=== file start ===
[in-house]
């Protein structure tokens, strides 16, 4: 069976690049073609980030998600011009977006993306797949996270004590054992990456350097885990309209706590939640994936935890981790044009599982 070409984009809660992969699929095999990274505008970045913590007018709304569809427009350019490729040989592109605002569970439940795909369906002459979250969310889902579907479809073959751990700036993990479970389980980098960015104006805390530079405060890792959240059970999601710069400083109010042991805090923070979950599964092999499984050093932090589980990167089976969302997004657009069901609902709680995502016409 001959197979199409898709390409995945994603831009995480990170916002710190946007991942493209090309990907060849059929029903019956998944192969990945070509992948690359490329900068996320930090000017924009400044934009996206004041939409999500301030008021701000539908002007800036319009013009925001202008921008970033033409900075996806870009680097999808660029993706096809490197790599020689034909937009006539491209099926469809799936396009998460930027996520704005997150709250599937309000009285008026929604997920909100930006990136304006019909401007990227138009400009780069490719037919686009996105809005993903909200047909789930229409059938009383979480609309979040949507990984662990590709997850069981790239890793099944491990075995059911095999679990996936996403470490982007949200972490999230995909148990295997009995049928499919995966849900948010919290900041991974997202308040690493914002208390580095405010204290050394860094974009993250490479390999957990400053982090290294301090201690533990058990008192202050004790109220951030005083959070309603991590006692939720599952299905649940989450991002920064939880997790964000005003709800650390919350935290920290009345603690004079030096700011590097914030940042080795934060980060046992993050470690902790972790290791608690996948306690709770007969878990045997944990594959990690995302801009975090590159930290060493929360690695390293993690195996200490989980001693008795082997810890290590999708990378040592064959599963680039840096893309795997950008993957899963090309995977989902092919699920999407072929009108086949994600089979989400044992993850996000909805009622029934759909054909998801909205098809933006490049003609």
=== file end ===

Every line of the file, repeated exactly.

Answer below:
[in-house]
């Protein structure tokens, strides 16, 4: 069976690049073609980030998600011009977006993306797949996270004590054992990456350097885990309209706590939640994936935890981790044009599982 070409984009809660992969699929095999990274505008970045913590007018709304569809427009350019490729040989592109605002569970439940795909369906002459979250969310889902579907479809073959751990700036993990479970389980980098960015104006805390530079405060890792959240059970999601710069400083109010042991805090923070979950599964092999499984050093932090589980990167089976969302997004657009069901609902709680995502016409 001959197979199409898709390409995945994603831009995480990170916002710190946007991942493209090309990907060849059929029903019956998944192969990945070509992948690359490329900068996320930090000017924009400044934009996206004041939409999500301030008021701000539908002007800036319009013009925001202008921008970033033409900075996806870009680097999808660029993706096809490197790599020689034909937009006539491209099926469809799936396009998460930027996520704005997150709250599937309000009285008026929604997920909100930006990136304006019909401007990227138009400009780069490719037919686009996105809005993903909200047909789930229409059938009383979480609309979040949507990984662990590709997850069981790239890793099944491990075995059911095999679990996936996403470490982007949200972490999230995909148990295997009995049928499919995966849900948010919290900041991974997202308040690493914002208390580095405010204290050394860094974009993250490479390999957990400053982090290294301090201690533990058990008192202050004790109220951030005083959070309603991590006692939720599952299905649940989450991002920064939880997790964000005003709800650390919350935290920290009345603690004079030096700011590097914030940042080795934060980060046992993050470690902790972790290791608690996948306690709770007969878990045997944990594959990690995302801009975090590159930290060493929360690695390293993690195996200490989980001693008795082997810890290590999708990378040592064959599963680039840096893309795997950008993957899963090309995977989902092919699920999407072929009108086949994600089979989400044992993850996000909805009622029934759909054909998801909205098809933006490049003609």